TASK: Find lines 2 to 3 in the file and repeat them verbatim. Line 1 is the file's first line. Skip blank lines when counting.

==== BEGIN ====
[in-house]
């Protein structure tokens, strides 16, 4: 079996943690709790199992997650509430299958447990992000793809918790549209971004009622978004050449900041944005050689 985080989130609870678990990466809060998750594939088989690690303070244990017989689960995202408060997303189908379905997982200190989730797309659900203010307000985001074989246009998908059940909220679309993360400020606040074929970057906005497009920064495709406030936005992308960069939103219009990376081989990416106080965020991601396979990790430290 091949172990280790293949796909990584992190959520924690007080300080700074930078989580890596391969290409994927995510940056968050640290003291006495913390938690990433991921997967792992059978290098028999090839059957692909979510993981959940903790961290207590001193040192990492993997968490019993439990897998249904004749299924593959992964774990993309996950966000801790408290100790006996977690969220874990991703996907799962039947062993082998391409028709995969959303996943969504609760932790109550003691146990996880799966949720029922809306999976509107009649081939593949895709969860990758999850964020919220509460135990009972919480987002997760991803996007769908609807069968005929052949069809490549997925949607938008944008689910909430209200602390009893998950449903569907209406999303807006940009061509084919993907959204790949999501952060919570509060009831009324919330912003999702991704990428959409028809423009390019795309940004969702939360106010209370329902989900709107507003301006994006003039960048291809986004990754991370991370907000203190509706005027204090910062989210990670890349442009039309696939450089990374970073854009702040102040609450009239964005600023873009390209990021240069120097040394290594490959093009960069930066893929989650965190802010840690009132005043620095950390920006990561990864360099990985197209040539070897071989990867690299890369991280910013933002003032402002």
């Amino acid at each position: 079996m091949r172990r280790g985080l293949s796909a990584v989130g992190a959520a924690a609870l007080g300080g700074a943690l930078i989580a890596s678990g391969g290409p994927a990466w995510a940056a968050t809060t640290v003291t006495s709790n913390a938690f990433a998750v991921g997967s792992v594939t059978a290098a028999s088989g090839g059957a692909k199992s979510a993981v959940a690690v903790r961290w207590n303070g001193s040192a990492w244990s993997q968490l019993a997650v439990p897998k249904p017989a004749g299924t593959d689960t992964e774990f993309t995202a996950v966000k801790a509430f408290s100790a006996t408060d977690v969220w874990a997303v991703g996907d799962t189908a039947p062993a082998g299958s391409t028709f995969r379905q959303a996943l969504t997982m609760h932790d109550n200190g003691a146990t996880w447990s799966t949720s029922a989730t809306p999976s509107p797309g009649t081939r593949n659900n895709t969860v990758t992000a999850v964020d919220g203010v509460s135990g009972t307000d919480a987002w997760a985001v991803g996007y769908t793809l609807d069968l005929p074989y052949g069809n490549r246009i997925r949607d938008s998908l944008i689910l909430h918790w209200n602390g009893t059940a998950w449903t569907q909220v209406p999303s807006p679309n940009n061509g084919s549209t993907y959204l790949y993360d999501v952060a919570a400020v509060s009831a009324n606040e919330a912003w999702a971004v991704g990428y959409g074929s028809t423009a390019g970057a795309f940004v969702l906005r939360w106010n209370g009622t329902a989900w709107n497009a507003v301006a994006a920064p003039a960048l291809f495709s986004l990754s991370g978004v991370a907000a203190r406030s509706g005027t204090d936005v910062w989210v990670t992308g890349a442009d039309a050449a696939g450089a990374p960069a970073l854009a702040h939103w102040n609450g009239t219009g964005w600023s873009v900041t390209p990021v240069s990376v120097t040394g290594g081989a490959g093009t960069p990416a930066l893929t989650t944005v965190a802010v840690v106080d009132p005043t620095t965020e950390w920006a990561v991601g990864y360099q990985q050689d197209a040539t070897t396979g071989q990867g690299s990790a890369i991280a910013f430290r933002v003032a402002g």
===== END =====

């Protein structure tokens, strides 16, 4: 079996943690709790199992997650509430299958447990992000793809918790549209971004009622978004050449900041944005050689 985080989130609870678990990466809060998750594939088989690690303070244990017989689960995202408060997303189908379905997982200190989730797309659900203010307000985001074989246009998908059940909220679309993360400020606040074929970057906005497009920064495709406030936005992308960069939103219009990376081989990416106080965020991601396979990790430290 091949172990280790293949796909990584992190959520924690007080300080700074930078989580890596391969290409994927995510940056968050640290003291006495913390938690990433991921997967792992059978290098028999090839059957692909979510993981959940903790961290207590001193040192990492993997968490019993439990897998249904004749299924593959992964774990993309996950966000801790408290100790006996977690969220874990991703996907799962039947062993082998391409028709995969959303996943969504609760932790109550003691146990996880799966949720029922809306999976509107009649081939593949895709969860990758999850964020919220509460135990009972919480987002997760991803996007769908609807069968005929052949069809490549997925949607938008944008689910909430209200602390009893998950449903569907209406999303807006940009061509084919993907959204790949999501952060919570509060009831009324919330912003999702991704990428959409028809423009390019795309940004969702939360106010209370329902989900709107507003301006994006003039960048291809986004990754991370991370907000203190509706005027204090910062989210990670890349442009039309696939450089990374970073854009702040102040609450009239964005600023873009390209990021240069120097040394290594490959093009960069930066893929989650965190802010840690009132005043620095950390920006990561990864360099990985197209040539070897071989990867690299890369991280910013933002003032402002």
């Amino acid at each position: 079996m091949r172990r280790g985080l293949s796909a990584v989130g992190a959520a924690a609870l007080g300080g700074a943690l930078i989580a890596s678990g391969g290409p994927a990466w995510a940056a968050t809060t640290v003291t006495s709790n913390a938690f990433a998750v991921g997967s792992v594939t059978a290098a028999s088989g090839g059957a692909k199992s979510a993981v959940a690690v903790r961290w207590n303070g001193s040192a990492w244990s993997q968490l019993a997650v439990p897998k249904p017989a004749g299924t593959d689960t992964e774990f993309t995202a996950v966000k801790a509430f408290s100790a006996t408060d977690v969220w874990a997303v991703g996907d799962t189908a039947p062993a082998g299958s391409t028709f995969r379905q959303a996943l969504t997982m609760h932790d109550n200190g003691a146990t996880w447990s799966t949720s029922a989730t809306p999976s509107p797309g009649t081939r593949n659900n895709t969860v990758t992000a999850v964020d919220g203010v509460s135990g009972t307000d919480a987002w997760a985001v991803g996007y769908t793809l609807d069968l005929p074989y052949g069809n490549r246009i997925r949607d938008s998908l944008i689910l909430h918790w209200n602390g009893t059940a998950w449903t569907q909220v209406p999303s807006p679309n940009n061509g084919s549209t993907y959204l790949y993360d999501v952060a919570a400020v509060s009831a009324n606040e919330a912003w999702a971004v991704g990428y959409g074929s028809t423009a390019g970057a795309f940004v969702l906005r939360w106010n209370g009622t329902a989900w709107n497009a507003v301006a994006a920064p003039a960048l291809f495709s986004l990754s991370g978004v991370a907000a203190r406030s509706g005027t204090d936005v910062w989210v990670t992308g890349a442009d039309a050449a696939g450089a990374p960069a970073l854009a702040h939103w102040n609450g009239t219009g964005w600023s873009v900041t390209p990021v240069s990376v120097t040394g290594g081989a490959g093009t960069p990416a930066l893929t989650t944005v965190a802010v840690v106080d009132p005043t620095t965020e950390w920006a990561v991601g990864y360099q990985q050689d197209a040539t070897t396979g071989q990867g690299s990790a890369i991280a910013f430290r933002v003032a402002g």